Thursday, April 7, 2011
Interview with Kate Johnson
I started out by writing not-very-good stories when I was a teenager. There was quite a learning process for me, but I knew writing was what I wanted to do, so I persevered. I started to go online in my search for more information, more contacts, more opportunities, and eventually it paid off as one of the friends I’d made started selling her work to e-publishers, and recommended I try the same. While I was still trying to get my mainstream and paranormal romance published, I started writing erotic romance and unexpectedly did quite well with it! But it’s a slow process: I think we all would like to start with a bang and a huge book deal, and the reality, at least for me, was selling a few short stories here and there, building up to slightly bigger e-publishers, getting books in print, making a name for yourself. It was another five years before I sold my first book to a British publisher.
To plot or not to plot? How much of a planner are you?
I’m not much of a planner at all. I try to let stories percolate in my head for a good long while, get to know my characters and my world, let a few scenarios unfold. Otherwise I’m a bit of a lemming, just aiming myself at the end of the book and hurling myself off the cliff. I find that the better I know my characters, the more they write themselves, and I have room this way for unexpected things to happen. For instance, in the book I’m working on now, I decided someone should break into my hero’s flat to have a look around. And once he’d confronted the intruder, I realised there was going to be a showdown, and he ended up getting shot. I hadn’t really planned for that to happen, but once I’d started down that path it became inevitable!
How do you develop your characters?
It’s different for every one. Sometimes I have really clear influences on them and I know before I write just how the character is going to be. This was the case for Major Harker in The Untied Kingdom: I knew I was going to be writing a world-weary, put-upon man who had been a soldier for so long he’d forgotten what it was like to wear civvies, who had to put up with idiots every day, who was loyal quite literally to a fault, who had no concept of not doing the right thing, who had a massive chip on his shoulder about his humble beginnings and liked to annoy posh people, who was scruffy and tired and flawed and stubborn and brilliant. He pretty much turned up, fully-formed, and patiently waited for me to write about him.
On the other hand his heroine Eve was harder to pin down. I knew she’d been a teenage popstar who’d fallen on hard times, but her background and her outlook and the way she spoke and reacted were things that turned up when I needed them. I didn’t know that her father had died when she was young until another character asked her about her family, and I didn’t know she played the guitar to comfort herself when her mood was low. I got to know Eve better simply by writing her.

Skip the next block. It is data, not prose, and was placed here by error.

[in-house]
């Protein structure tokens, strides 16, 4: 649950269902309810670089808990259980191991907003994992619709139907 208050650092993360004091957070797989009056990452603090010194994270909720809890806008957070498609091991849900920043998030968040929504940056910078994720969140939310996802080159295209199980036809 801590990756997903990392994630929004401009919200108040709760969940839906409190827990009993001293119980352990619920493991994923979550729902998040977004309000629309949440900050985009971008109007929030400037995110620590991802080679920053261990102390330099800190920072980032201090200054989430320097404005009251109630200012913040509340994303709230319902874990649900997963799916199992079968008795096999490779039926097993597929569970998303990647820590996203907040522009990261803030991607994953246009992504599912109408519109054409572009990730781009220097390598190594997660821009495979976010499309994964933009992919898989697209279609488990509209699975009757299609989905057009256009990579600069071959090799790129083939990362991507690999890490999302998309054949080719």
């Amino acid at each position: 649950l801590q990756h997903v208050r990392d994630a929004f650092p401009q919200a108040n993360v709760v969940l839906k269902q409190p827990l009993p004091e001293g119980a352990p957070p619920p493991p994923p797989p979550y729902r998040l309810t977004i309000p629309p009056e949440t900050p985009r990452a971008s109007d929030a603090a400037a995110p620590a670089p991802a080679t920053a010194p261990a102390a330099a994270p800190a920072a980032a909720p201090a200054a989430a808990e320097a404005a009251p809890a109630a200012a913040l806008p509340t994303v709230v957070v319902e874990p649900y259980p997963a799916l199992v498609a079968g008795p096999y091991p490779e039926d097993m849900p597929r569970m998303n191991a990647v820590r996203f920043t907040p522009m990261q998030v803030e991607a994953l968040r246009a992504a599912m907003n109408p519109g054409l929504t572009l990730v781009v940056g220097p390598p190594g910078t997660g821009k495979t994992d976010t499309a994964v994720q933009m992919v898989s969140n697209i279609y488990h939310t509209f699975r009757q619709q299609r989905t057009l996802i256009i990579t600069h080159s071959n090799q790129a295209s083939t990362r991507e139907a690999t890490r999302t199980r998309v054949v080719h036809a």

What is the hardest part of the writing process for you?
Probably edits. I know they’re there to make the book better, and my editor isn’t really a sadistic torturer, but up until I get that email I can still fool myself the book is perfect as it is!
Do you find time to have interests other than writing?
I sing, not very well, and I’ve recently taken up salsa dancing, but I don’t think the Strictly Come Dancing team have anything to fear from me! I’m otherwise quite averse to exercise, but I do like walking in the lovely fields and woods near my house, so I go out with my Demon Puppy for rambles in the mud occasionally.
What advice would you give a new writer?
Write. Write a lot, it’s the only way you’ll improve. Maybe you’ll get lucky and your first book will become a bestseller, but don’t expect fame and fortune immediately. And read. Read everything, whether it’s in your genre or not. And, honestly? Find a career that’s not as mental as this one!
What draws you to your particular genre?
It’s funny, but I actually never really set out to write romance. I wanted to write fantasy, but whenever I did, my characters kept falling in love. Eventually, I gave in to the inevitable and declared myself a romance writer, but I kept the fantasy and paranormal aspect. I’m honestly not sure what draws me to it, perhaps the realms of possibility that come with being able to write outside the boundaries of real life. And when I face the frustration of not being able to find the answer I want in response to a research query, I can of course just make it up. And I suppose I rather like the ego trip of creating entire worlds!
Do you enjoy writing sequels or series? If so, what is the special appeal for you?